Modular Home Additions and General Contracting
Modular Home Additions Need a General Contractor
When building a modular home, it is recommended that you hire a general contractor (GC) with modular-construction experience. In some respects, this advice is even more important when building modular home additions. There are usually a number of surprises when building an addition, regardless of the type of construction. Most of them derive from the fact that you are connecting a new structure to an existing structure that was not specifically designed to accept it. Surprises are typically more frequent and complex with an older existing home. Construction surprises almost always cost money and time, and they can cause personal stress, especially if you remain in your home throughout the project. The best way to manage the challenges of building an addition is to have a professional GC directing the activities.
The Scope of Work for Modular Home Additions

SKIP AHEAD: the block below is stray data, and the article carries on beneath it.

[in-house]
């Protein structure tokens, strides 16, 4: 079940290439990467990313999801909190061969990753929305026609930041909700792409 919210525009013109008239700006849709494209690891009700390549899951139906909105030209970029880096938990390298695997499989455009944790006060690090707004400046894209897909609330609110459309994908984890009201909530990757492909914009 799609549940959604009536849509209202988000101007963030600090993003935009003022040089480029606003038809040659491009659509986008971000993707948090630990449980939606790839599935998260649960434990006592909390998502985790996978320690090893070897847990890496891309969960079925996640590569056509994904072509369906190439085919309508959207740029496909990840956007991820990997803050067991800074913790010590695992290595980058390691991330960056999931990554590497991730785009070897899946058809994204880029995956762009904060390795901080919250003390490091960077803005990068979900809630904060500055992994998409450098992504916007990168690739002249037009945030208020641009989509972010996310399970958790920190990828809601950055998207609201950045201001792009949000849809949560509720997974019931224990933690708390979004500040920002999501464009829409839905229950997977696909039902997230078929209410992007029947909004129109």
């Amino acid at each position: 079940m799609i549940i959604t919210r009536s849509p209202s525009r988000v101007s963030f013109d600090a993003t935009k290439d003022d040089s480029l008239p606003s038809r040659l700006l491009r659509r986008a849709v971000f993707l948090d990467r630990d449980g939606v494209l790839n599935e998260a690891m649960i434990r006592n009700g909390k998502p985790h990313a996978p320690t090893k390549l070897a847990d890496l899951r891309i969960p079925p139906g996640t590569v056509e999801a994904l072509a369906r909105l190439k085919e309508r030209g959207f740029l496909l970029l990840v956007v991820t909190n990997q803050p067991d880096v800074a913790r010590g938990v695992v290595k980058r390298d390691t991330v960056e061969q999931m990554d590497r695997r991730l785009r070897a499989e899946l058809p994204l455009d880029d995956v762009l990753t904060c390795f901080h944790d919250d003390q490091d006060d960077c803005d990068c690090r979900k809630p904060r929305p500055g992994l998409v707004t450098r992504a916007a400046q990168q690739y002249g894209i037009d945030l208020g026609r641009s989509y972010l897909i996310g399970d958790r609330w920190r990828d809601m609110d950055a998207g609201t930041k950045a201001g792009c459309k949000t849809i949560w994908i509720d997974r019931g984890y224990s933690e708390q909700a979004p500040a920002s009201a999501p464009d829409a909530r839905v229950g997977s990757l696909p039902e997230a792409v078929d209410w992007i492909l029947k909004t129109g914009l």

If you are able to build a modular home addition, you will need to work with each of your dealer candidates to determine a floor plan, specifications, and price. The steps will be essentially the same as for building a single-family modular home, except that you will probably need at least one of the dealers to help you create a custom plan. Although most manufacturers build additions, few offer standard plans that were created specifically for this purpose. Many standard modular house plans, however, can do double duty as modular home additions. For example, small ranches can serve as in-law apartments, and the second story of an appropriately sized two-story can work as a second-story addition.
I recommend that you provide prospective dealers with photographs and approximate measurements of the inside and outside of your home. This will help them create a design that meets your needs and fits your existing home. When you sense that a particular dealer can help you, invite him to see your home and take his own measurements.